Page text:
First, Madden contends that the district attorney failed to present exculpatory evidence to the grand jury. Madden asserts that the prosecutor failed to present evidence of a report of a medical examination of the victim of the sodomy which would have shown “no evidence of trauma and no blood on a digital examination.” Madden's argument is that if the brutal acts of sodomy took place as the victim said, it is probable the medical report would have indicated trauma. This is the same argument raised in the companion case of People v. Laney (1981) 115 Cal.App.3d 508, 171 Cal.Rptr. 493, and is rejected as being without merit for the reasons set forth therein.
Second, Madden argues that in spite of the holding in Hawkins v. Superior Court (1978) 22 Cal.3d 584, 150 Cal.Rptr. 435, 586 P.2d 916, his request for a post-indictment preliminary hearing should have been granted. The contention is without merit. Hawkins explicitly limits the application of its holding to cases in which a defendant had not entered a plea at the time the opinion in Hawkins became final. (Id., at p. 594, 150 Cal.Rptr. 435, 586 P.2d 916.) Madden entered his plea before the Hawkins opinion.
Third, Madden contends the trial court should have instructed sua sponte on the defense of threats and menaces (CALJIC No. 4.40). We disagree. Madden points to the testimony of his declarations to the victim that “it was either him or me.” That evidence must be read in context. Evidence of this defense was so minimal and insubstantial that it could not raise a reasonable doubt as to the existence of coercion or duress. Since there was insufficient evidence to raise a defense of threats or coercion there was no need to instruct on this defense. (People v. Flannel, supra, 25 Cal.3d 668, 684-685, 160 Cal.Rptr. 84, 603 P.2d 1.)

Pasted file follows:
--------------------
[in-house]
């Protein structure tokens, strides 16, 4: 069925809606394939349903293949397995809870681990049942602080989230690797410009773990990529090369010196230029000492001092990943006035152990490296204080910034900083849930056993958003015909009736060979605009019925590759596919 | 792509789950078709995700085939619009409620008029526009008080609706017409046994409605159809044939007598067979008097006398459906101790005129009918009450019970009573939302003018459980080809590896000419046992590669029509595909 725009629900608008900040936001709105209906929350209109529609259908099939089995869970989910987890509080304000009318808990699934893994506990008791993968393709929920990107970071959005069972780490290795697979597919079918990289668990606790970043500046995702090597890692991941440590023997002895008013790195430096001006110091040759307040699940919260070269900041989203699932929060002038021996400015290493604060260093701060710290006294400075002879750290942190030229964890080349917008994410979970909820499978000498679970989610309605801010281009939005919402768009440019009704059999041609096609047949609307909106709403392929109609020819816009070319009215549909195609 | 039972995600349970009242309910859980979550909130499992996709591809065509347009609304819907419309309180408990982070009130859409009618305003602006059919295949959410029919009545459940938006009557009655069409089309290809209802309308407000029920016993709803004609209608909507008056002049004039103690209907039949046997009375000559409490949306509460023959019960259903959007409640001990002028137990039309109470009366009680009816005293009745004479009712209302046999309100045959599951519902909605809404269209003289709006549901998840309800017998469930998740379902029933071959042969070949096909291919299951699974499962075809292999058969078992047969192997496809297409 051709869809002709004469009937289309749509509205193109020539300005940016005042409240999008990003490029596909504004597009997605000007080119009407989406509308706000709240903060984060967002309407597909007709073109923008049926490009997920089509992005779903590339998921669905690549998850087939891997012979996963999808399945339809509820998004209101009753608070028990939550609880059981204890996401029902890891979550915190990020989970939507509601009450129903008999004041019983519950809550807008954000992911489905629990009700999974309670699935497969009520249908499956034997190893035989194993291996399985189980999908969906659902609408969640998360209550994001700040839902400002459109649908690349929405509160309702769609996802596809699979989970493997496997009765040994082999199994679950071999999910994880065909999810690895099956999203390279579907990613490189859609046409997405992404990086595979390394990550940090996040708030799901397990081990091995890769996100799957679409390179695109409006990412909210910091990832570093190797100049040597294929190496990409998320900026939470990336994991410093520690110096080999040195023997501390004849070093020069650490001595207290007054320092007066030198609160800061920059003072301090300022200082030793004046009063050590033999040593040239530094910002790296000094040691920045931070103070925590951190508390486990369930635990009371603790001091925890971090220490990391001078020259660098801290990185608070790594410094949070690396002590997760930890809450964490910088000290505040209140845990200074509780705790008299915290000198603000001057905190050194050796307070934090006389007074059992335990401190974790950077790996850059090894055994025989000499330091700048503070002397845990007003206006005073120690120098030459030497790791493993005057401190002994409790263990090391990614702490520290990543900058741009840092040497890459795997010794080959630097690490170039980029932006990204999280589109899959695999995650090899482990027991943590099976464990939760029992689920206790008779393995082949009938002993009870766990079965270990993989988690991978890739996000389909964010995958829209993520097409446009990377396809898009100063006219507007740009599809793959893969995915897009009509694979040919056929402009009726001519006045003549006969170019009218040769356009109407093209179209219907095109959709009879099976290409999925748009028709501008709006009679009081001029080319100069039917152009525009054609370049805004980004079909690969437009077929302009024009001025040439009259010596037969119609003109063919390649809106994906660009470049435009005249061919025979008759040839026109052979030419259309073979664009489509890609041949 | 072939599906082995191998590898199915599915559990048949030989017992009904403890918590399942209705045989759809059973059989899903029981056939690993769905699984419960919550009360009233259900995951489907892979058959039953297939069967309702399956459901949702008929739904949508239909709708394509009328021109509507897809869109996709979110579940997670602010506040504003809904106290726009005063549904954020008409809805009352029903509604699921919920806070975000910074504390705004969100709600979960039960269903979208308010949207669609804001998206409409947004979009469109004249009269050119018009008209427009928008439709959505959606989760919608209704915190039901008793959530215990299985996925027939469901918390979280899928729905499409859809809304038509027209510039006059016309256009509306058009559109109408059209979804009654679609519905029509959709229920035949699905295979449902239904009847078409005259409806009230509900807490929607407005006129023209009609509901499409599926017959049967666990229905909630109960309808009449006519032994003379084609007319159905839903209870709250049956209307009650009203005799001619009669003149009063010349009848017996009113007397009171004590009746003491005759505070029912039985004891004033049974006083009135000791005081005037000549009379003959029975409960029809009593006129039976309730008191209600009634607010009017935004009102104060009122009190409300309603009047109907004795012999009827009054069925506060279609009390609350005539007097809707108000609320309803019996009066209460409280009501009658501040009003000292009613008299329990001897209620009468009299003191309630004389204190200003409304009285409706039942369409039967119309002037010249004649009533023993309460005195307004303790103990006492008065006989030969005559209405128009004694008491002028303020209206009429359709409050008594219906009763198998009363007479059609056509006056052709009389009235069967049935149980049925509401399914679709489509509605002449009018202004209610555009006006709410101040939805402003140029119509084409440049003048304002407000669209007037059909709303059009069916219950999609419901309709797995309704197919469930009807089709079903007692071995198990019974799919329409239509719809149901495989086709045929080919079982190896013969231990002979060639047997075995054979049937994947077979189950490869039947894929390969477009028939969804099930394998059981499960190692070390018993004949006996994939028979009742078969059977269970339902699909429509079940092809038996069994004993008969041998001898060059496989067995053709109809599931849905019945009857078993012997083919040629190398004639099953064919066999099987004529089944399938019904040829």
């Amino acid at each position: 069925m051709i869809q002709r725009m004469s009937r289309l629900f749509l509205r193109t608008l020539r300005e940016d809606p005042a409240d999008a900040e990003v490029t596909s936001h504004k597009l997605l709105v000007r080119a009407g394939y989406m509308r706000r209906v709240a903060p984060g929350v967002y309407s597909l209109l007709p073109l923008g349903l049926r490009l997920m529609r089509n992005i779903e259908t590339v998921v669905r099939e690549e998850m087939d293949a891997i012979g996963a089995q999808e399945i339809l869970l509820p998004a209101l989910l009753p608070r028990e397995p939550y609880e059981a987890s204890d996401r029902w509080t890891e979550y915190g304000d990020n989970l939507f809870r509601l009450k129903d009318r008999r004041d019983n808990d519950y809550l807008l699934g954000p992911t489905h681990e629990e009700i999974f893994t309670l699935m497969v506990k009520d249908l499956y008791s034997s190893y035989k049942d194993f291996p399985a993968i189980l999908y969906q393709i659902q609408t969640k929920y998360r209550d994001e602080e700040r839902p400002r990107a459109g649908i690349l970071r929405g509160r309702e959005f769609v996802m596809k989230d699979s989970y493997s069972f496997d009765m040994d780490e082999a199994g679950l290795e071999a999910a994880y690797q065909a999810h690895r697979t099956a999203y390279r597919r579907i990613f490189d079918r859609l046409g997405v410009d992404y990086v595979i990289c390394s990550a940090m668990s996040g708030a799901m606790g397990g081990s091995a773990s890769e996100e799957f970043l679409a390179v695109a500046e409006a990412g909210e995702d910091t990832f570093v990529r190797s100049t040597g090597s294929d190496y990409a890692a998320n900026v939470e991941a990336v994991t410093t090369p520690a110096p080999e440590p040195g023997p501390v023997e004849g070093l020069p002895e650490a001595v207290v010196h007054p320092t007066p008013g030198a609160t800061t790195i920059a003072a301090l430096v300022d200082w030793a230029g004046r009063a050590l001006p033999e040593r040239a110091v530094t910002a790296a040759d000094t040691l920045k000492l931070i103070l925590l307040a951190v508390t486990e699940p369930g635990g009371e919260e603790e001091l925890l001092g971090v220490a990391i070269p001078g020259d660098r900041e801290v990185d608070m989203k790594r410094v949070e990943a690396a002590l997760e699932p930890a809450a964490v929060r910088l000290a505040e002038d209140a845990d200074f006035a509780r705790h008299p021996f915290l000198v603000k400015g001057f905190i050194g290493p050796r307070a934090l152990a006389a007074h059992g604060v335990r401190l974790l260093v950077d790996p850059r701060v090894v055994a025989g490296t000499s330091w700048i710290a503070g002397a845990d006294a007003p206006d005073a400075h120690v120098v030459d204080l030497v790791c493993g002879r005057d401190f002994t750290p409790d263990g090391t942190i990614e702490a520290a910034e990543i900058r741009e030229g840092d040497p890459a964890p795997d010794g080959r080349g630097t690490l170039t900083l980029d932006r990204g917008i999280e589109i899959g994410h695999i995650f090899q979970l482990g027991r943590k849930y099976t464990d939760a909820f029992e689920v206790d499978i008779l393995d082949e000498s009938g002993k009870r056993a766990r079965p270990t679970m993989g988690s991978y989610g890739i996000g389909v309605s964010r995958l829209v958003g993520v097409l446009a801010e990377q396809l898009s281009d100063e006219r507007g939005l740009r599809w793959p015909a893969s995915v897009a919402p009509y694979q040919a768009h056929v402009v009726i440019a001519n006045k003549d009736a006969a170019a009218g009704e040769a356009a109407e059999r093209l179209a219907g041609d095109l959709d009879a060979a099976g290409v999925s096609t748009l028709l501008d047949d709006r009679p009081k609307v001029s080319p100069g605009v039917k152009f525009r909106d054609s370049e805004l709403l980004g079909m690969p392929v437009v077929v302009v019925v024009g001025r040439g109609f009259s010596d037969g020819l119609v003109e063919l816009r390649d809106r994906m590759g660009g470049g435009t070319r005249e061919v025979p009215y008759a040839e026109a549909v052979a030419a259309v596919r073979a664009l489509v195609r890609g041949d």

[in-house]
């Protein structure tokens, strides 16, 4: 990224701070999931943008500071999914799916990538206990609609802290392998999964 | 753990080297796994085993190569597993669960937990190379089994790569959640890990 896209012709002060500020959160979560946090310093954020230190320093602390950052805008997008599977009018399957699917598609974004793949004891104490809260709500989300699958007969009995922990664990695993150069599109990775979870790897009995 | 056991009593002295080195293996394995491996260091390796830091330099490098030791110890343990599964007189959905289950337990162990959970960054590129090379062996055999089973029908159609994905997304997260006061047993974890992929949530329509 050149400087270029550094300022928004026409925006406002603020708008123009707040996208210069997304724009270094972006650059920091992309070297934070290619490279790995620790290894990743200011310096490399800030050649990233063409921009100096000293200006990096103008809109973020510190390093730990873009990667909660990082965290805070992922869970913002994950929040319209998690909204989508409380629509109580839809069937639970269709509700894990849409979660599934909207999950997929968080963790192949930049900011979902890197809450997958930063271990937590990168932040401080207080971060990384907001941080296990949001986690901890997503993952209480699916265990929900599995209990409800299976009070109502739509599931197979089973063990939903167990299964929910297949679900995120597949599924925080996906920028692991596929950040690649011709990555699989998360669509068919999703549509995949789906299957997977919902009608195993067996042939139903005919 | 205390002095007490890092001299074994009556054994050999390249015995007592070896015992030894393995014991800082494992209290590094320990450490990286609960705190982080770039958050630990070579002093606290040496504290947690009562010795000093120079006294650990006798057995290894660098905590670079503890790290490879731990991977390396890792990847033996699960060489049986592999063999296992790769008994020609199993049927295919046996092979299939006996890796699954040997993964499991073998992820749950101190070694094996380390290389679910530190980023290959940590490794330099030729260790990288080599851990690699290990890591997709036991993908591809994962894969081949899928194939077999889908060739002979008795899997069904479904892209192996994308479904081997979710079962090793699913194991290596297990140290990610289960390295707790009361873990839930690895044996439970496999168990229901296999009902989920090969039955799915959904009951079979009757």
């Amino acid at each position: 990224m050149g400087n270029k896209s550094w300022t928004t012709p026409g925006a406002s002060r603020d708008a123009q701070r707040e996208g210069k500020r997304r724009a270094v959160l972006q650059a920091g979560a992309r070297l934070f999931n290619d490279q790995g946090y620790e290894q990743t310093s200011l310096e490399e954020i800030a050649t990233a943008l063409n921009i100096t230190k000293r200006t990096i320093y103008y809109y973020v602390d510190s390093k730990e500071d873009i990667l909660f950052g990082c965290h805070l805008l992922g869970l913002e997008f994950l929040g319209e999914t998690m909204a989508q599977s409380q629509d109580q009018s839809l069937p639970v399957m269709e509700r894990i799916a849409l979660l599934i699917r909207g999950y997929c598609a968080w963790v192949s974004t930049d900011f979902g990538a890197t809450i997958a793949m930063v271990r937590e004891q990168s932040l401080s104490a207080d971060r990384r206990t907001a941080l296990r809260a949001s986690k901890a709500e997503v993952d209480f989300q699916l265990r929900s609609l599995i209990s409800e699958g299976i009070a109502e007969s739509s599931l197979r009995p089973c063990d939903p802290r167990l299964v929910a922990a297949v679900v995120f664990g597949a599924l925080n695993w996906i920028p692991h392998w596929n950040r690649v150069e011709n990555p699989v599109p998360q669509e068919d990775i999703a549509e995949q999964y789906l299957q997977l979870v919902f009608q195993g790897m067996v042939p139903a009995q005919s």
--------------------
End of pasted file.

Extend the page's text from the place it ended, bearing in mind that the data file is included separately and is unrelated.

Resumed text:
Next, Madden contends that the trial court committed reversible error by failing to instruct sua sponte on the law of accomplices. Respondent concedes that the instruction should have been given but argues that the error was harmless. We agree with respondent. There is abundant corroborative evidence in the record. No reasonable probability that a result more favorable to Madden would have been reached in the absence of the error exists (People v. Watson (1956) 46 Cal.2d 818, 836, 299 P.2d 243; see also People v. Gordon (1973) 10 Cal.3d 460, 472-473, 110 Cal.Rptr. 906, 516 P.2d 298). The error does not require reversal. (Cal.Const., art. VI, s 13.)